With a global umbrella against global climate change
The Earth’s average surface temperature is increasing faster every year. Countless ideas are created to curb this very sinister and dangerous process. István Shapaudy, a Hungarian fellow at the University of Hawaii’s Institute for Astronomy, came up with another large-scale idea. In this, a huge umbrella would be attached to an asteroid captured from outer space, whose shadow would soften Earth’s radiation. The asteroid was needed as a counterweight, which would hold it against the radiation pressure of the Sun. Engineers can start working out the technical details now to come up with a workable plan to mitigate global warming within a few decades.
Perhaps the simplest possible principle in combating global warming is to stop some of the solar radiation from reaching the Earth with some kind of shading element before the radiation reaches our planet. To achieve the desired effect, it is sufficient to block part of the sunlight. Of course, these solar protection devices must be installed outside the atmosphere, in outer space.
This solution, called a sun shield, has already been proposed several times and in various forms. The disadvantage of previous ideas is the huge mass of these devices and their hardened elements, which is necessary so that the shading elements can withstand both Earth’s gravity and the radiation pressure of the Sun. Therefore, even if such a system could in principle be achieved using very light materials, its costs would be unacceptably high.
By comparison, Sabaody’s ingenious idea contains two important innovations. On the one hand, instead of a large mass of parachute material, a counterweight would be attached with cables to ensure the stability of the massive structure, and on the other hand, this counterweight would be an asteroid captured from outer space, the material for which would not have to be sent to outer space from the Earth. Thus, launch costs would be less than one percent of the cost of launching a solid structure due to the much smaller mass of the devices to be transported from the ground.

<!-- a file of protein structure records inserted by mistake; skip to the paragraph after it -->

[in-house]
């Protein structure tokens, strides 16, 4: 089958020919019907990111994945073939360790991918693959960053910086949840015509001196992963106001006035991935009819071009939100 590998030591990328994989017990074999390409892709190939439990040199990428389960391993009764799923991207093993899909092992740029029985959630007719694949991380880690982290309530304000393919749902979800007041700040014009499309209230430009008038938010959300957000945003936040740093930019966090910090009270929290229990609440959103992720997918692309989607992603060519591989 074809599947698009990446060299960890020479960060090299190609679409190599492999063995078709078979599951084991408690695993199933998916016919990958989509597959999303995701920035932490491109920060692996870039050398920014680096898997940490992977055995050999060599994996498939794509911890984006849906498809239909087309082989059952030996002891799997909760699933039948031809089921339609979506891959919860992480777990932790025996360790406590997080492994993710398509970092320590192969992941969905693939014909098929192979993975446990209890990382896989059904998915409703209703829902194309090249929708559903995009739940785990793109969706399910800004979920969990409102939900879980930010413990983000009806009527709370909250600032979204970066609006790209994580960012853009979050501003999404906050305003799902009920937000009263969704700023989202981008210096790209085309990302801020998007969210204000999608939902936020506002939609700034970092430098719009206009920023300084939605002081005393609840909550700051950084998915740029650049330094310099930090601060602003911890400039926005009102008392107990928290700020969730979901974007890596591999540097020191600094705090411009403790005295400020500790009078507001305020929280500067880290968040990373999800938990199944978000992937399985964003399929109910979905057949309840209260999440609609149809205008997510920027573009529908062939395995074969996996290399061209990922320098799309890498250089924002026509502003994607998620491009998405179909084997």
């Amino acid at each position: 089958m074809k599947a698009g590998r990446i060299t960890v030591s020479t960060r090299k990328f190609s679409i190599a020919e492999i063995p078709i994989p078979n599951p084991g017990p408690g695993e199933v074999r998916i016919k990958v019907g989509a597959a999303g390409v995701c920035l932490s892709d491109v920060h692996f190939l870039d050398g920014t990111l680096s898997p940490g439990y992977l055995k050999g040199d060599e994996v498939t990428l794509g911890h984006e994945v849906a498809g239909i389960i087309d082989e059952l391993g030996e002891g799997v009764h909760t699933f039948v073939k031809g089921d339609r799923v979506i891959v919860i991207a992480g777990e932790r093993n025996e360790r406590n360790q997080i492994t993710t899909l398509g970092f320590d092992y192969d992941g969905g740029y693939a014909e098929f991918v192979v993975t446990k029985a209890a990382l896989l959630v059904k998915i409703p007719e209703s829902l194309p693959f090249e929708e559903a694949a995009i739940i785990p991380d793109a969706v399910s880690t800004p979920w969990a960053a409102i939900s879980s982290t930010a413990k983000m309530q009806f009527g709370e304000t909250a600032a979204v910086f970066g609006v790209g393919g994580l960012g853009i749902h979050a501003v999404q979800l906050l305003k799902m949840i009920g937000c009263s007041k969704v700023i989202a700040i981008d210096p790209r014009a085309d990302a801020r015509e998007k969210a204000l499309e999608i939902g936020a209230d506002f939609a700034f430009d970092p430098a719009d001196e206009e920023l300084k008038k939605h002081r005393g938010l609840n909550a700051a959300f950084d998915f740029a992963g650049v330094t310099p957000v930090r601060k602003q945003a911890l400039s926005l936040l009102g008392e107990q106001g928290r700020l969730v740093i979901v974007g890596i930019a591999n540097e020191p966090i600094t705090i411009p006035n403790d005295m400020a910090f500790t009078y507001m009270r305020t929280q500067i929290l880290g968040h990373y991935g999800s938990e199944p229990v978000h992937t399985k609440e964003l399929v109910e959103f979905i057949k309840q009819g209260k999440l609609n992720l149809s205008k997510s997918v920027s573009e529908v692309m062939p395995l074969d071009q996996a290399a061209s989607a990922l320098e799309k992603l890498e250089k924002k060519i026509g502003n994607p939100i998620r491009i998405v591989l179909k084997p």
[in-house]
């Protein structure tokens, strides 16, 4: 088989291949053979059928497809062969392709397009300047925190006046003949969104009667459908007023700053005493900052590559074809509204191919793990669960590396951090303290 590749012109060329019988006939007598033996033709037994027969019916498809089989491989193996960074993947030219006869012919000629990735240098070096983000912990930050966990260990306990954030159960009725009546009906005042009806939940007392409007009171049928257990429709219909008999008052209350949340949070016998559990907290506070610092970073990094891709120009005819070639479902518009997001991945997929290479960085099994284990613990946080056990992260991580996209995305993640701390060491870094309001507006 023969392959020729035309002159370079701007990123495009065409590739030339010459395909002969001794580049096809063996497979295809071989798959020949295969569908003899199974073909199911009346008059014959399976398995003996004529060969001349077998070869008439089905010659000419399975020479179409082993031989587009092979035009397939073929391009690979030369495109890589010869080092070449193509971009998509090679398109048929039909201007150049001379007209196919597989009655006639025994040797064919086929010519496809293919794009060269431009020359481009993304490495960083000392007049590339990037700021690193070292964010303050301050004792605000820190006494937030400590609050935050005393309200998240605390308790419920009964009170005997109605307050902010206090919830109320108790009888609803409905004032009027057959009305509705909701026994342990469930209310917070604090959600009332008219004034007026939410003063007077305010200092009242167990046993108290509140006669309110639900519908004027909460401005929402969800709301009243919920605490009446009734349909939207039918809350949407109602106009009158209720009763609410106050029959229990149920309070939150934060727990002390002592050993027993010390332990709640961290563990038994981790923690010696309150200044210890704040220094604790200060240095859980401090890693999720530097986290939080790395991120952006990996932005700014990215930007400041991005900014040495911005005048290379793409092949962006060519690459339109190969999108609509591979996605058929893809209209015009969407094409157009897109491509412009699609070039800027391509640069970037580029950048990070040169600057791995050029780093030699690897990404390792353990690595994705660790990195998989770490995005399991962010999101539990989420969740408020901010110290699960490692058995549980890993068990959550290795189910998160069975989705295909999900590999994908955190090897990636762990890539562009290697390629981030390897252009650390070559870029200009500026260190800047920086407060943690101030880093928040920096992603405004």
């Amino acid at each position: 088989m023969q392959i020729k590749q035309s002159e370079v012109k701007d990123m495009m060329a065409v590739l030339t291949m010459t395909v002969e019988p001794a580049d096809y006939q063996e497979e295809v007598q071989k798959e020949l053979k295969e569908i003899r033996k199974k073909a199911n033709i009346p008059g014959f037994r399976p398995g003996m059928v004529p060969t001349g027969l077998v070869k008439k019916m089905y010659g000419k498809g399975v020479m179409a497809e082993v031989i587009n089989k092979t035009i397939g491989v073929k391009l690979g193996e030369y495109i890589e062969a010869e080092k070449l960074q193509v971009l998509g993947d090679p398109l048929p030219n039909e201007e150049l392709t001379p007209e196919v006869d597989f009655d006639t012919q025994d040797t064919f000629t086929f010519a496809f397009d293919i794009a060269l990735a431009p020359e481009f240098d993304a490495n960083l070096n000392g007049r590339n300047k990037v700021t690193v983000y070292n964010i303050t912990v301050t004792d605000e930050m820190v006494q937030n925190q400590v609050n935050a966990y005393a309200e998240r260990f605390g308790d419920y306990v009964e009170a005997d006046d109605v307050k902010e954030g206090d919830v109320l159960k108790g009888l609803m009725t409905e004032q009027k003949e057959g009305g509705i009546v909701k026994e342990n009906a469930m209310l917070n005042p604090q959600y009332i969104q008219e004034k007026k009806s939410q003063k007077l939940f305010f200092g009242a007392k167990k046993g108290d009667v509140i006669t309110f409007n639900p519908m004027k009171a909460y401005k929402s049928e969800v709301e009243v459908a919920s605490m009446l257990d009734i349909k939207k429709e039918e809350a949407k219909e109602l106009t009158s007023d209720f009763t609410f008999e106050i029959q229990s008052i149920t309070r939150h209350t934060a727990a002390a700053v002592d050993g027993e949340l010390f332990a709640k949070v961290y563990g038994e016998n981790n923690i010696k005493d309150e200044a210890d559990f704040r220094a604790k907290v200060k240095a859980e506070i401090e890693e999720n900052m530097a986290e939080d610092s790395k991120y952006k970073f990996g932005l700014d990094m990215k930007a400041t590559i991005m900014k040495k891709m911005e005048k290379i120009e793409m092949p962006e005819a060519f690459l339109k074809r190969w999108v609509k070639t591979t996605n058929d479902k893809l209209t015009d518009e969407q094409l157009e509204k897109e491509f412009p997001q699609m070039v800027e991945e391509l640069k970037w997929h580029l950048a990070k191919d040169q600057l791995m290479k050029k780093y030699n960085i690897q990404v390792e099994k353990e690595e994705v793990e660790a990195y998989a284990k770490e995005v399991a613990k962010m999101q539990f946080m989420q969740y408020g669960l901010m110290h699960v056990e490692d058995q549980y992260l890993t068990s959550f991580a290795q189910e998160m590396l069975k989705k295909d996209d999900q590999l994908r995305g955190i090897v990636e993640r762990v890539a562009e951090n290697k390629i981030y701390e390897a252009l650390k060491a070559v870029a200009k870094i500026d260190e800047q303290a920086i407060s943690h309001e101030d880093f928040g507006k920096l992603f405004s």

“Here in Hawaii, while walking down the street in the midday sun, many people use umbrellas to block out the sun’s rays. This gave us the idea that we could protect ourselves from the looming climate catastrophe in a similar way,” Zappudi offers us the birth of the idea.
Sabaody calculated that we would need to shade 1.7% of the solar radiation that reaches Earth in order to avoid a catastrophic increase in the global average temperature. For this, a total of 3.5 thousand tons of mass, that is, the sail and cables, must be transported from Earth to outer space, which is a hundred times lighter than the physical requirements of a solid solution without counterweights.
The device will operate at the L1 Lagrange point in the Sun-Earth system, and asteroids captured from nearby or debris transported from the Moon can be used as a counterweight. Significant cost savings can be achieved by using materials available in outer space.
Sabaody also takes into account that interference with the Earth’s climate system is a sensitive issue, so he recommends implementing the device in several stages, assembled from several smaller pieces. In this way the program can be advanced gradually with constant and careful monitoring of the consequences. Moreover, the costs are directly proportional to the degree of shading. Of course, work must be done on the method of controlling and maintaining the device, as well as ways to deal with potential problems and malfunctions.
With our current launch vehicles, approximately 50 tons of payload can be delivered to LEO at the same time. Thus, the delivery of the parachute proposed by Szapudi to point L1 remains a great challenge, but unlike previous ideas, this is already within the scope of solutions that can in principle be implemented using today’s technologies.